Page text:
Exclusive Interviews | Jan 05,2020
Apr 30 , 2021
By Asseged G. Medhin
In the face of challenging economic times, pressing regulatory changes, and increased competition for market share, insurance companies struggle to maintain their balance. Emerging human-made risks are streaming into the sector on one hand while there are ever-increasing economic, human power and technological challenges on the other.
The competitive landscape is shifting and will favour those in the insurance industry that take advantage of today’s market to position themselves long-term. Capitalising on the current challenges and turning them into real opportunities will require new strategies that leverage talent and increase productivity.
The regulatory body’s, the National Bank of Ethiopia (NBE), dynamic move and breakthrough in issuing directives that will challenge the financial sector’s role in the economy is a remarkable one. It moves the country towards a robust financial sector with clout on the regional and continental stages. Part of these changes is raising minimum paid-up capital for banks to five billion Birr, although it remains at 75 million Br for insurance firms. Indeed, as the central bank seems to have understood, it is unsustainable to continue to have analogue services and expect improved performance over time.
The central bank's decision is crucial to protect existing and forthcoming bankers and insurers from foreign financial institutions. Adequacy of capital and risk regulation is a significant part of this. Unfortunately, the minimum requirement for insurers remains extremely low and it has to be increased as the economy expands.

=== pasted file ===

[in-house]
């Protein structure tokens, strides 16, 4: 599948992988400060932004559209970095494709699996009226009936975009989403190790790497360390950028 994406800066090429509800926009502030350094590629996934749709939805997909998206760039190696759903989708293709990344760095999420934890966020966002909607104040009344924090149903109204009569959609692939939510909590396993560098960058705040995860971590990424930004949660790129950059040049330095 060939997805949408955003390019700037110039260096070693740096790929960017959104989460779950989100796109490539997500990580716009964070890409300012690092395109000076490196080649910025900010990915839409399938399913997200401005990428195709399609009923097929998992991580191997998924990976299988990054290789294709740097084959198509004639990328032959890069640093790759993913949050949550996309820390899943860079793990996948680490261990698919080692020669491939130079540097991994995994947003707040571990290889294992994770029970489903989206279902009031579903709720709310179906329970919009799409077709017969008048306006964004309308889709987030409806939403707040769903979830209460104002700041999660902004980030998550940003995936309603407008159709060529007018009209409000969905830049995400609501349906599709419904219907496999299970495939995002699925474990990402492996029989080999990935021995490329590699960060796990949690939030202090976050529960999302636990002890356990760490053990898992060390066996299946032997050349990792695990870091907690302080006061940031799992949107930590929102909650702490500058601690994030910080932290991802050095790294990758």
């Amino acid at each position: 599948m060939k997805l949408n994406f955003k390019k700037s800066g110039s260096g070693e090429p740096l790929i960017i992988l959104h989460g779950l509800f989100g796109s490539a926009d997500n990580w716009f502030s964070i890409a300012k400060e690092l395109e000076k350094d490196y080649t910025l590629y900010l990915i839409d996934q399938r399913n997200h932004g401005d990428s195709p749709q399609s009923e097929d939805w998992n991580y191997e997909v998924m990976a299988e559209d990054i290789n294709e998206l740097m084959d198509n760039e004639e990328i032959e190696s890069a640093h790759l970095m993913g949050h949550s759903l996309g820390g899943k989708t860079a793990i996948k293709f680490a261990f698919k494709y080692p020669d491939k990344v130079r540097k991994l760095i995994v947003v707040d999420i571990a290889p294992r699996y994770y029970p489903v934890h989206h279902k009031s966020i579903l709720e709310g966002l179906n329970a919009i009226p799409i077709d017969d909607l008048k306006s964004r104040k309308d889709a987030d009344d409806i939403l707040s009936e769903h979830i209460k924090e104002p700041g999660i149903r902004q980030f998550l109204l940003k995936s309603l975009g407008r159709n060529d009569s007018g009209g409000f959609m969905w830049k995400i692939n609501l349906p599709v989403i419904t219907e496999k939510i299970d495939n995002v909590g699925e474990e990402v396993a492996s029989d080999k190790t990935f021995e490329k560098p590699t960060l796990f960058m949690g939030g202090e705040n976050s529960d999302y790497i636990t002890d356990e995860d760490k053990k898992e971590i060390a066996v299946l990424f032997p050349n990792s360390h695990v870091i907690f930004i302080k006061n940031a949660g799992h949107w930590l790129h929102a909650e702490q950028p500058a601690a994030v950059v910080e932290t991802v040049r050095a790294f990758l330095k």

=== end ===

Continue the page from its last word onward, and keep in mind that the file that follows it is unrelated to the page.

Leaders in the financial sector have a great deal to answer for when it comes to the state of the financial sector as well. Nepotism and favouritism are rife, and those that come with new practices are often seen with suspicion. Their focus is nearly entirely local though most include “international” in their name.
We insurers need to support the initiative to minimise the risk of failure from manual processes and maximise customer retention, underwriting effectiveness, customer service response, and human capital investment. We should come out from our shell and challenge the status quo rather than seek traditional responses from the shareholders and the central bank.
It should be kept in mind that the Ethiopian insurance sector has always been a highly regulated industry. New regulations and legislation are proposed and adopted on a regular basis. In some cases, when the sector faces some emerging risks and ill practices, the regulatory bodies issue directives. Many of these directives are directly related to operational, financial and marketing business processes.
For traditionalists, this is a challenge. But the regulatory body is doing its assignment to ready the financial sector for a changing economic environment that may, in time, see foreign firms joining.
Insurance companies that understand the truly compelling need for this transformation and have adopted the tools available today to increase operational efficiency and improve critical insurance processes will be leaders in the industry for years to come. We need change in the existing insurance and bank practices, and should favour the regulator’s decision, because of the explicit need to survive and grow. No more, no less. The financial sector is not operating proactively with regard to mitigating risks arising out of the impacts of directives and business dynamics and capitalisation on human capital.
Some changes need to be made by the regulators as well, nonetheless. For instance, it would be fruitful to hold discussions with stakeholders when putting in place directives such as the raising of minimum capital requirement. It gives the central bank more consistency and predictability, which is critical for long-term planning by insurers and banks.
There is undeniable momentum for the financial sector to grow. The leaders in the sector need to realise this and mobilise opportunities to transcend risks and grow further.
PUBLISHED ON Apr 30,2021 [ VOL 22 , NO 1096]
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